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Special Report: What You Need To Know About Coronavirus

People arrive on a flight from Europe at Logan International Airport in Boston ahead of a travel ban on Friday.
Michael Dwyer
People arrive on a flight from Europe at Logan International Airport in Boston ahead of a travel ban on Friday.

The new strain of coronavirus that has raced around the world, sickening and killing thousands of people, is now disrupting daily life across the United States. The White House has declared a national emergency, and nearly everyone has questions: How does the virus work? How should my school or business respond? What can I do to protect my household?

This special NPR report provides some answers.

Scientists say there's still a lot to learn about how this coronavirus behaves. It can be transmitted person to person, but also can live on some surfaces. NPR's Maria Godoy reports that about 80% percent of the cases are mild, with fever and cough as the most prominent symptoms. In some, that respiratory infection becomes more complicated and even fatal.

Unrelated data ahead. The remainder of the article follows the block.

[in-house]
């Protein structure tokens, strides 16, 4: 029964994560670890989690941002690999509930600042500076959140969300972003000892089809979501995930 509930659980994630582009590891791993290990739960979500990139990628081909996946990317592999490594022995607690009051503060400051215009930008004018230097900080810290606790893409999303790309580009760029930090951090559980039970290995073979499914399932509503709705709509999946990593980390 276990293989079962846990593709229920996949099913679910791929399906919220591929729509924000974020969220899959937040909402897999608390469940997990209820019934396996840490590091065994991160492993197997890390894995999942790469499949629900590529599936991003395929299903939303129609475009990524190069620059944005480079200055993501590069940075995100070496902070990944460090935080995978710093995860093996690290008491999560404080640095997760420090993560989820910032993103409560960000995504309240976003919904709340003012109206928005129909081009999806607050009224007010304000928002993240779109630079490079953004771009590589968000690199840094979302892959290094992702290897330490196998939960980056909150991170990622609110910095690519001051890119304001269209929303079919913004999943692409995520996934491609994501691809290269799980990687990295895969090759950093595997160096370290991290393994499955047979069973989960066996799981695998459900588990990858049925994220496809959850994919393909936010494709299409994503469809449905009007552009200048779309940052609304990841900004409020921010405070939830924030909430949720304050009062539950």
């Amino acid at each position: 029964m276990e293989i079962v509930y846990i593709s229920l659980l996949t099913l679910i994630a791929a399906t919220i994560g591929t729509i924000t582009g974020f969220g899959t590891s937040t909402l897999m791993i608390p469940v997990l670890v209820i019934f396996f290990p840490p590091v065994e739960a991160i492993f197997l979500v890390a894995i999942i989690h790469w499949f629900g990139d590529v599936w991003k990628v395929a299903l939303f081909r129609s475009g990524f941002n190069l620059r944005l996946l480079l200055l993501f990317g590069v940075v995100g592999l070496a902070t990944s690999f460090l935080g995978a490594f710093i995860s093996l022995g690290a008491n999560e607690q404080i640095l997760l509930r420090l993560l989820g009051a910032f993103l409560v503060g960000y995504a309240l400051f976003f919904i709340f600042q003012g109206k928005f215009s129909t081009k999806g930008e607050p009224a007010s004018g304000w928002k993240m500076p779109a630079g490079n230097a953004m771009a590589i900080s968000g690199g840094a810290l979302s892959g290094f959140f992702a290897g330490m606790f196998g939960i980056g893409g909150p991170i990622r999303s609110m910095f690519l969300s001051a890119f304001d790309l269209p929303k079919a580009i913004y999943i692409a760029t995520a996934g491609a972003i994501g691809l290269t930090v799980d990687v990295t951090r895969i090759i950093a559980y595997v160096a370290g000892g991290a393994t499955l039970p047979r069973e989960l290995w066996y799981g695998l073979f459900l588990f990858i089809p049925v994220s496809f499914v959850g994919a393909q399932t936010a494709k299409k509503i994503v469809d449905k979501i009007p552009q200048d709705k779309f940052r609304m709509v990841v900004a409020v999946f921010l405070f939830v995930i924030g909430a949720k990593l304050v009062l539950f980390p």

Experts in the U.S. are keeping an eye on what has worked – or hasn't – in other countries to help gauge an effective response. As school, religious services, conferences and sporting events are canceled nationwide, NPR's Nell Greenfieldboyce reports that health officials are dipping into a huge national stockpile of medical supplies to help.

Meanwhile, many Americans have been stockpiling supplies, arming themselves against the virus with hand sanitizer, dust masks and respirators. Do those things work? NPR's Joe Palca says they may, but not if you don't know how to use them.

Host Lulu Garcia-Navarro shares some of NPR's most practical and explanatory reporting on the novel coronavirus and COVID-19, the disease it causes, to tell you what you need to know about this growing threat.

Click the "Listen" button above to hear this NPR special.

Copyright 2021 NPR. To see more, visit https://www.npr.org.

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